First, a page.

Yungas Road
Image Source: Pavel Špindler

The 56-kilometer (35-mile) road was first built by Paraguayan prisoners in the 1930s during the Chaco War and was since developed over a stretch of 20 years until 2006. To avoid any accidents on the mostly single-lane road, vehicles are required to drive on the left side of the road to allow the drivers a better view and the drivers coming downhill do not have the right of way. The visibility of the road is severely decreased during rainy seasons due to fog and the rainwater could make the track slippery.

Yungas Road
Image Source: Warren H, Ilosuna

The Yungas Road was named the “world’s most dangerous road” by the Inter-American Development Bank in 1995. It was featured in Ice Road Truckers on History Channel, World’s Most Dangerous Roads as well as Top Gear: Bolivia Special on BBC, and on a Mitsubishi Outlander commercial. It is a popular destination for thrillseekers with as many as 25,000 visiting annually. Mountain bikers especially love it because of the continuous stretch of downhill road. (source)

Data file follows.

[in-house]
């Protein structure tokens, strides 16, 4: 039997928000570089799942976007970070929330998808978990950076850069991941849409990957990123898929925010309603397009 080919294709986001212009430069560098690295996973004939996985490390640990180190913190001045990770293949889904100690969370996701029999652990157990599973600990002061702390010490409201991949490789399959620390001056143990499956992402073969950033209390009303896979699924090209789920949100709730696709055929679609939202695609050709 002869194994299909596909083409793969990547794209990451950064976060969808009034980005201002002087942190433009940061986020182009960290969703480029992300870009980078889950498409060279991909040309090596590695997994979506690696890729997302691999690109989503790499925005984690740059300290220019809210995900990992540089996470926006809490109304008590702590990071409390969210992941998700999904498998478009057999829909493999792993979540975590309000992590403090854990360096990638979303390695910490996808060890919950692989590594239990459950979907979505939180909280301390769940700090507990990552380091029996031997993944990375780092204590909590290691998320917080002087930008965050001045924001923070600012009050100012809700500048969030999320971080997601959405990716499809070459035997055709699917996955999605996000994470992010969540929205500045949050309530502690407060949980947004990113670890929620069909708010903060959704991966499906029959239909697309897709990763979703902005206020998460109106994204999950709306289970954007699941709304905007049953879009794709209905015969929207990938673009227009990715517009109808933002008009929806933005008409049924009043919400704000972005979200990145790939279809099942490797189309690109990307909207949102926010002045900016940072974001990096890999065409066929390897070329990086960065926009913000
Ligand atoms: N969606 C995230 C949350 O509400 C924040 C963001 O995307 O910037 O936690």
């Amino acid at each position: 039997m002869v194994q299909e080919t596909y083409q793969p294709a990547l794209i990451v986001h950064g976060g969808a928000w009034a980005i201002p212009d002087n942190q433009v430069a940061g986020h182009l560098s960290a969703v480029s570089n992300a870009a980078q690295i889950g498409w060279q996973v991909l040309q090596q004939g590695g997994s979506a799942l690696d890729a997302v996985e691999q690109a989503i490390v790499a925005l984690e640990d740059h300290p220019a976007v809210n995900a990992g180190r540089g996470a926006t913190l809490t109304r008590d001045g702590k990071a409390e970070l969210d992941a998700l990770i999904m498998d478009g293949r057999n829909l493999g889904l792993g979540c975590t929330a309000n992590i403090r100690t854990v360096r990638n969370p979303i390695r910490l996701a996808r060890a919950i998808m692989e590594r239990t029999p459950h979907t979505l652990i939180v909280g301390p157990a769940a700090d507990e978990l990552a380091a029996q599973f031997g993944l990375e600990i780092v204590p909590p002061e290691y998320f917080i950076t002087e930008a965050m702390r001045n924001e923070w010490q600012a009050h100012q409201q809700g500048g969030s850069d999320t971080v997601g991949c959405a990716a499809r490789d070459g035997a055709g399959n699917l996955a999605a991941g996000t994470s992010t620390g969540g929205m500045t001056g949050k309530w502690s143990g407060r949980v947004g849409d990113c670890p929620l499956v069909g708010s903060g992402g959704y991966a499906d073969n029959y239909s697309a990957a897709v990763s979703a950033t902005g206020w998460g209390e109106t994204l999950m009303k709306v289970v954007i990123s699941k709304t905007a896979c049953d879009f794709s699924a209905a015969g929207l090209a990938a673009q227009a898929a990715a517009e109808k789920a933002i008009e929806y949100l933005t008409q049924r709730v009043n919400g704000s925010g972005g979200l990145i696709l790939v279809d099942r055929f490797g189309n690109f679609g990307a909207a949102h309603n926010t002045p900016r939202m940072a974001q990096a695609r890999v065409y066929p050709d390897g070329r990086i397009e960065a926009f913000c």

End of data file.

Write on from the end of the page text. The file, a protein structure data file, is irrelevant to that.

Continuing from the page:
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5. Leh-Manali Highway

Spanning over a length of 479 kilometers (298 miles) in the Himalayas, the highway reaches its highest elevation at 5,328 meters (17,480 feet) at Tanglang La mountain pass. Oxygen levels are very low at these altitudes and drivers often suffer from altitude sickness.

Leh–Manali Highway
Image Source: Simon Matzinger

The Leh-Manali Highway connects the town of Leh in Jammu and Kashmir and the resort town of Manali in Himachal Pradesh in northern India. The road was built and is maintained by the Border Roads Organization and is open only for four and a half months during the summer when the snow clears.

Increasing elevation slowly and gradually by no more than 300 meters per day would help avoid altitude sickness which is one of the reasons traversing the road takes more than two days despite the small length of the highway. Other reasons are the weather, snow, meltwater from glaciers, and sometimes landslides which make the highway difficult to navigate. Drivers are often advised not to sleep on the high mountain passes. (source)